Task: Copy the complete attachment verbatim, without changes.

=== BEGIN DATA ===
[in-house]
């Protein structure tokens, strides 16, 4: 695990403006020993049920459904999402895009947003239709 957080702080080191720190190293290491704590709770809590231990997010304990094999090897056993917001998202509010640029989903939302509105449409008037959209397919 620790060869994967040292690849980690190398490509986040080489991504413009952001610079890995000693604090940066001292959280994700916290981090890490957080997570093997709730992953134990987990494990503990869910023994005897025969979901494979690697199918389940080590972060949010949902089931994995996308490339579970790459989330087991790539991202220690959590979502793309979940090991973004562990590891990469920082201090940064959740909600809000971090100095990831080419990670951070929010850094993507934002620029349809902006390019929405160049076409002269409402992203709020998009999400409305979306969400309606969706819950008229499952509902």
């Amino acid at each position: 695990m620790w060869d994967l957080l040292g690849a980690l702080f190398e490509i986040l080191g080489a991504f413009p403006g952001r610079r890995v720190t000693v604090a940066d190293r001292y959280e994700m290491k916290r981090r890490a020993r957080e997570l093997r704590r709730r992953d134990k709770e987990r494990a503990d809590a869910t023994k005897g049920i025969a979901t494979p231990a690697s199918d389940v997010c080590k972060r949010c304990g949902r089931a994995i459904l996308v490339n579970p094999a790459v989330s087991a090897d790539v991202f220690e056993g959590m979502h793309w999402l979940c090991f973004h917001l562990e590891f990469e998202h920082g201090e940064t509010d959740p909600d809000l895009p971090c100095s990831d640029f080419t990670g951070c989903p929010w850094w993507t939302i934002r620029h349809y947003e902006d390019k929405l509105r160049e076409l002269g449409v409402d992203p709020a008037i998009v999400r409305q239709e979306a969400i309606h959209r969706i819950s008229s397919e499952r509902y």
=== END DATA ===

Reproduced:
[in-house]
């Protein structure tokens, strides 16, 4: 695990403006020993049920459904999402895009947003239709 957080702080080191720190190293290491704590709770809590231990997010304990094999090897056993917001998202509010640029989903939302509105449409008037959209397919 620790060869994967040292690849980690190398490509986040080489991504413009952001610079890995000693604090940066001292959280994700916290981090890490957080997570093997709730992953134990987990494990503990869910023994005897025969979901494979690697199918389940080590972060949010949902089931994995996308490339579970790459989330087991790539991202220690959590979502793309979940090991973004562990590891990469920082201090940064959740909600809000971090100095990831080419990670951070929010850094993507934002620029349809902006390019929405160049076409002269409402992203709020998009999400409305979306969400309606969706819950008229499952509902």
């Amino acid at each position: 695990m620790w060869d994967l957080l040292g690849a980690l702080f190398e490509i986040l080191g080489a991504f413009p403006g952001r610079r890995v720190t000693v604090a940066d190293r001292y959280e994700m290491k916290r981090r890490a020993r957080e997570l093997r704590r709730r992953d134990k709770e987990r494990a503990d809590a869910t023994k005897g049920i025969a979901t494979p231990a690697s199918d389940v997010c080590k972060r949010c304990g949902r089931a994995i459904l996308v490339n579970p094999a790459v989330s087991a090897d790539v991202f220690e056993g959590m979502h793309w999402l979940c090991f973004h917001l562990e590891f990469e998202h920082g201090e940064t509010d959740p909600d809000l895009p971090c100095s990831d640029f080419t990670g951070c989903p929010w850094w993507t939302i934002r620029h349809y947003e902006d390019k929405l509105r160049e076409l002269g449409v409402d992203p709020a008037i998009v999400r409305q239709e979306a969400i309606h959209r969706i819950s008229s397919e499952r509902y």